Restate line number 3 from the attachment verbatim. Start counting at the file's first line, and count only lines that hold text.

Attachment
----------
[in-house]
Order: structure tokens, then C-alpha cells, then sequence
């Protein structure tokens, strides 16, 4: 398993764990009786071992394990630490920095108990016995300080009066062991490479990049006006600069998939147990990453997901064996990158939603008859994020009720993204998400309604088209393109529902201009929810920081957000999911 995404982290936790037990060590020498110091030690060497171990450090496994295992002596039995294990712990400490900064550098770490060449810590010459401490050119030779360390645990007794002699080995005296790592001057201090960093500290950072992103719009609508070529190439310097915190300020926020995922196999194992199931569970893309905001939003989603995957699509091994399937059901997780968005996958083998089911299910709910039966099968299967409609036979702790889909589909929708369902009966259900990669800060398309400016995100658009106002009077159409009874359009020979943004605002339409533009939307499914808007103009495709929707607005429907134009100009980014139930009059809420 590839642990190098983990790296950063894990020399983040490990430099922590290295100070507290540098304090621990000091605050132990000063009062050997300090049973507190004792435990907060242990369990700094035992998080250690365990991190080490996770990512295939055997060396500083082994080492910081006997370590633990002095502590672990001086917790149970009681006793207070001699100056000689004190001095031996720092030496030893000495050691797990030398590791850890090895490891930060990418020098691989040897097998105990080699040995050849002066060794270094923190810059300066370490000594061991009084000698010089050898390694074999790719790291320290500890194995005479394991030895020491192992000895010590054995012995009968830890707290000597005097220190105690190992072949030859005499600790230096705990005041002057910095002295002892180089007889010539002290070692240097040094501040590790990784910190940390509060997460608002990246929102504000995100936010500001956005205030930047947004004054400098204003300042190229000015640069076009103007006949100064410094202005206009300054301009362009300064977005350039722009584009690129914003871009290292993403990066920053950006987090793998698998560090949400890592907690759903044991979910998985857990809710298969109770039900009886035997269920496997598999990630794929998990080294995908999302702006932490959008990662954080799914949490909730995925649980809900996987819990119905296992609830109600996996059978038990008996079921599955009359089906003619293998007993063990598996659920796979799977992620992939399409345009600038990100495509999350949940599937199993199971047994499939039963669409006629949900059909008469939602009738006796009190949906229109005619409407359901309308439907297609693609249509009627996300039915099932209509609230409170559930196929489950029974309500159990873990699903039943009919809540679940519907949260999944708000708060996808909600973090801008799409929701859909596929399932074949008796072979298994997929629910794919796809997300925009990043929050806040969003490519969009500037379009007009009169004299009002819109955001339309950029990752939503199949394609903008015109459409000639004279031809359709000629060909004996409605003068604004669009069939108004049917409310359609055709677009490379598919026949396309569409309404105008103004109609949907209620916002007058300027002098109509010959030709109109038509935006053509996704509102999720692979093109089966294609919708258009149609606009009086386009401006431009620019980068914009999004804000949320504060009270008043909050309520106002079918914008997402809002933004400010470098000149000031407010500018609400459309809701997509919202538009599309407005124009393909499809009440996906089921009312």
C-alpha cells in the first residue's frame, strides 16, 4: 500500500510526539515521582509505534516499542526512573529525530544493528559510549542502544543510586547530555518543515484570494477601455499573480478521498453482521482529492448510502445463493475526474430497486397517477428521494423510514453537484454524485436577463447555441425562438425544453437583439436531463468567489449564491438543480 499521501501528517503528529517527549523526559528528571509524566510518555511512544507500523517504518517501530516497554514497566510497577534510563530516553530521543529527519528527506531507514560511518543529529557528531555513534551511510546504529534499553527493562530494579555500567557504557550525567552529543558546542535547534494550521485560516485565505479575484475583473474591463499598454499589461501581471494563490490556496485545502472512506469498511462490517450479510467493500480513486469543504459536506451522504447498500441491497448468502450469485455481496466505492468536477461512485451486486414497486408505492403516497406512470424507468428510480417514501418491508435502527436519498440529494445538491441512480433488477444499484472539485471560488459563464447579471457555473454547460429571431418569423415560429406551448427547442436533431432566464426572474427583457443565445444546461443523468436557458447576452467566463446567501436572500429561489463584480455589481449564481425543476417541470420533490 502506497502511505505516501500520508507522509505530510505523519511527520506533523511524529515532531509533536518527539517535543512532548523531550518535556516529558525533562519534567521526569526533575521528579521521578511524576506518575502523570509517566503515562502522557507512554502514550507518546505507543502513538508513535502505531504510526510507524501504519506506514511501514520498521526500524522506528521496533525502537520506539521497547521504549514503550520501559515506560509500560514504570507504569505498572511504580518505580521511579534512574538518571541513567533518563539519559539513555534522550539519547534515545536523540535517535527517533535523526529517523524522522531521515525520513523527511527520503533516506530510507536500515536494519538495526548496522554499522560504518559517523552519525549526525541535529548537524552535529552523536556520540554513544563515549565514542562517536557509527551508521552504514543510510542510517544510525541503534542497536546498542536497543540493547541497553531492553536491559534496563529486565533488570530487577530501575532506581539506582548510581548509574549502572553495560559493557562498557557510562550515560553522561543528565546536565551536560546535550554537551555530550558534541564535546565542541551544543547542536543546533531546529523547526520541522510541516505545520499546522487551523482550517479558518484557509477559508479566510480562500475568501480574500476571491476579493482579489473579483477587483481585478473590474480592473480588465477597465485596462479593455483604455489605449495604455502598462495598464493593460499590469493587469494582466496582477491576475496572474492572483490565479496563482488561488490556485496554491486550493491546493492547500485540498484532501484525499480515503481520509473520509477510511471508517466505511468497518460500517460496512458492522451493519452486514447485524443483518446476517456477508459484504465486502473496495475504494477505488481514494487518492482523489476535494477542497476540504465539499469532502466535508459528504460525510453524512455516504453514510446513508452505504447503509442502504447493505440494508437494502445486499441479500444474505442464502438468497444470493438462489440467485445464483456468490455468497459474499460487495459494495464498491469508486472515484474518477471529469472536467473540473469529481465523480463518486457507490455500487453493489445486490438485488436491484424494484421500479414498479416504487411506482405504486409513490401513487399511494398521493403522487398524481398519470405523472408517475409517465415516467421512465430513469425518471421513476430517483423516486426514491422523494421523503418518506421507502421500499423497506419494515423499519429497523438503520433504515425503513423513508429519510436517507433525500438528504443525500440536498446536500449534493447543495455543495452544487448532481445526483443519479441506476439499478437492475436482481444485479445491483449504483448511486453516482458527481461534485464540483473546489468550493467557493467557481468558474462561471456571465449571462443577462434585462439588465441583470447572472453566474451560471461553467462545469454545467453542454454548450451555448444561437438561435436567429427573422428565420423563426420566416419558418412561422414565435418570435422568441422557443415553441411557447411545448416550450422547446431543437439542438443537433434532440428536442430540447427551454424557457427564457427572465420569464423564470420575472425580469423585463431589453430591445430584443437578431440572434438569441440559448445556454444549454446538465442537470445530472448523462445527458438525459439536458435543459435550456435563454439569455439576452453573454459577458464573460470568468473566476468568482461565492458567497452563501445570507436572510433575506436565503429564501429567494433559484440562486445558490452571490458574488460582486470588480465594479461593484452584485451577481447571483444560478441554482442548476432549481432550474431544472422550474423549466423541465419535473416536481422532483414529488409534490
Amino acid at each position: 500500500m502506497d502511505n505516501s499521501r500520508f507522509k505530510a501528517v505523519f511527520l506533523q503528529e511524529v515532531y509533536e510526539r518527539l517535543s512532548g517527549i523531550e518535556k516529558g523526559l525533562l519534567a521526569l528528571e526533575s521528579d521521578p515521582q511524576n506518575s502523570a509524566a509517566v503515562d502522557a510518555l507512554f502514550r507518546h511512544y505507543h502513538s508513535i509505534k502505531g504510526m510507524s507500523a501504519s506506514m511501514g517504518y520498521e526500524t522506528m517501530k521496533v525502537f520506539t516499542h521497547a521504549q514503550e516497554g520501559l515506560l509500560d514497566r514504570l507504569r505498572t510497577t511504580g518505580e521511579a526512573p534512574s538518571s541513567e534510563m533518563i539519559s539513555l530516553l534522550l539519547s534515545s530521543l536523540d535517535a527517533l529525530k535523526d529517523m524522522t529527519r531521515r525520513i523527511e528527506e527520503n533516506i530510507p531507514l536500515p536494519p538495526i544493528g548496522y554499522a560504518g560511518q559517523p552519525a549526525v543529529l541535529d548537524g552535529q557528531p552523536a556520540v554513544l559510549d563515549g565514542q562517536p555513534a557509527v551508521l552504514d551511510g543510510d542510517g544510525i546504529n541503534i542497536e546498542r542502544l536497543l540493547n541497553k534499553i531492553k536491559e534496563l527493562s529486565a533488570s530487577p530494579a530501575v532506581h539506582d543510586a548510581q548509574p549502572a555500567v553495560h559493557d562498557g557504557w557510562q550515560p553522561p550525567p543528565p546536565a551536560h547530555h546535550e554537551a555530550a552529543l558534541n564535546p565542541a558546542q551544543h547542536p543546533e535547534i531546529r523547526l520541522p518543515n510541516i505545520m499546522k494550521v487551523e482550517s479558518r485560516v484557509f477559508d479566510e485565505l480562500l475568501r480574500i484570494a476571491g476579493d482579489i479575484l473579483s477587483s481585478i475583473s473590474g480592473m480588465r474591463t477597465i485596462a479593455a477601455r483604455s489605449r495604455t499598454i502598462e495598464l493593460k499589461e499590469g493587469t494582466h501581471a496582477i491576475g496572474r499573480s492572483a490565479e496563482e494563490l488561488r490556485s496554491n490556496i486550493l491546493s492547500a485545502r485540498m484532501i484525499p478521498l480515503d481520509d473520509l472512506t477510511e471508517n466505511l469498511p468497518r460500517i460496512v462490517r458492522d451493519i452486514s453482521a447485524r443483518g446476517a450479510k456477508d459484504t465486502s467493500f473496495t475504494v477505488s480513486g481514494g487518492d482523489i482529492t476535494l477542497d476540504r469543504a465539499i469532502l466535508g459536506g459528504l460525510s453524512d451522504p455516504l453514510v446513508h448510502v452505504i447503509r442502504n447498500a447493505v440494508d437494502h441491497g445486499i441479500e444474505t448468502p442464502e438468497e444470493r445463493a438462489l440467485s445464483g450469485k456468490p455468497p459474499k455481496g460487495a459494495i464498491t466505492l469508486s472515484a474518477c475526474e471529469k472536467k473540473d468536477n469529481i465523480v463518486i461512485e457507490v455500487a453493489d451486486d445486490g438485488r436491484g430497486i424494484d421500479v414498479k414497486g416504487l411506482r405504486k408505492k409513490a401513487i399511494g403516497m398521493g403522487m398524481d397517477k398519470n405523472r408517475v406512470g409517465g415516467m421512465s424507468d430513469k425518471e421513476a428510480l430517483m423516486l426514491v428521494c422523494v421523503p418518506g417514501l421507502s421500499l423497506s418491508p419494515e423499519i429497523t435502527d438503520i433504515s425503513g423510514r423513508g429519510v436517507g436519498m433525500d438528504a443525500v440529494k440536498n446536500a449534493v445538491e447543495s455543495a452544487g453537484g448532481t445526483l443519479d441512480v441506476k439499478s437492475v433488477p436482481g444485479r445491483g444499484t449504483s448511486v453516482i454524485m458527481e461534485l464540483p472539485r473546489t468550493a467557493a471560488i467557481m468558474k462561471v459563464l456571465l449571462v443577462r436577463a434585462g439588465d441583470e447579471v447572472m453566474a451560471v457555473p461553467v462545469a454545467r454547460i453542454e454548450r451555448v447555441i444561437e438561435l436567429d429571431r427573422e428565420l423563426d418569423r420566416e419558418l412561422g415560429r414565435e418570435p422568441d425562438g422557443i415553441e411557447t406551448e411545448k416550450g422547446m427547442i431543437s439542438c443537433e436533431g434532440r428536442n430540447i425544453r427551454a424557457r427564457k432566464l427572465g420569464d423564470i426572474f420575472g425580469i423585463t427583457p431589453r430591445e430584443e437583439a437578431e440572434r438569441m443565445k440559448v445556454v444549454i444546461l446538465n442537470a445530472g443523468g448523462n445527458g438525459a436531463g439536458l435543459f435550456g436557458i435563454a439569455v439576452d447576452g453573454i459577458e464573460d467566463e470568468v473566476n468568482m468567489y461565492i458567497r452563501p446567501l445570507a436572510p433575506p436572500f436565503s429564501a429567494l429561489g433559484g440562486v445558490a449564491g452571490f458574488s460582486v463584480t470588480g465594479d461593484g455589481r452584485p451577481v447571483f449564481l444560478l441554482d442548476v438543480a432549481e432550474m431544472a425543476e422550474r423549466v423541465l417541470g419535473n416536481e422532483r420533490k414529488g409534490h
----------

């Protein structure tokens, strides 16, 4: 398993764990009786071992394990630490920095108990016995300080009066062991490479990049006006600069998939147990990453997901064996990158939603008859994020009720993204998400309604088209393109529902201009929810920081957000999911 995404982290936790037990060590020498110091030690060497171990450090496994295992002596039995294990712990400490900064550098770490060449810590010459401490050119030779360390645990007794002699080995005296790592001057201090960093500290950072992103719009609508070529190439310097915190300020926020995922196999194992199931569970893309905001939003989603995957699509091994399937059901997780968005996958083998089911299910709910039966099968299967409609036979702790889909589909929708369902009966259900990669800060398309400016995100658009106002009077159409009874359009020979943004605002339409533009939307499914808007103009495709929707607005429907134009100009980014139930009059809420 590839642990190098983990790296950063894990020399983040490990430099922590290295100070507290540098304090621990000091605050132990000063009062050997300090049973507190004792435990907060242990369990700094035992998080250690365990991190080490996770990512295939055997060396500083082994080492910081006997370590633990002095502590672990001086917790149970009681006793207070001699100056000689004190001095031996720092030496030893000495050691797990030398590791850890090895490891930060990418020098691989040897097998105990080699040995050849002066060794270094923190810059300066370490000594061991009084000698010089050898390694074999790719790291320290500890194995005479394991030895020491192992000895010590054995012995009968830890707290000597005097220190105690190992072949030859005499600790230096705990005041002057910095002295002892180089007889010539002290070692240097040094501040590790990784910190940390509060997460608002990246929102504000995100936010500001956005205030930047947004004054400098204003300042190229000015640069076009103007006949100064410094202005206009300054301009362009300064977005350039722009584009690129914003871009290292993403990066920053950006987090793998698998560090949400890592907690759903044991979910998985857990809710298969109770039900009886035997269920496997598999990630794929998990080294995908999302702006932490959008990662954080799914949490909730995925649980809900996987819990119905296992609830109600996996059978038990008996079921599955009359089906003619293998007993063990598996659920796979799977992620992939399409345009600038990100495509999350949940599937199993199971047994499939039963669409006629949900059909008469939602009738006796009190949906229109005619409407359901309308439907297609693609249509009627996300039915099932209509609230409170559930196929489950029974309500159990873990699903039943009919809540679940519907949260999944708000708060996808909600973090801008799409929701859909596929399932074949008796072979298994997929629910794919796809997300925009990043929050806040969003490519969009500037379009007009009169004299009002819109955001339309950029990752939503199949394609903008015109459409000639004279031809359709000629060909004996409605003068604004669009069939108004049917409310359609055709677009490379598919026949396309569409309404105008103004109609949907209620916002007058300027002098109509010959030709109109038509935006053509996704509102999720692979093109089966294609919708258009149609606009009086386009401006431009620019980068914009999004804000949320504060009270008043909050309520106002079918914008997402809002933004400010470098000149000031407010500018609400459309809701997509919202538009599309407005124009393909499809009440996906089921009312």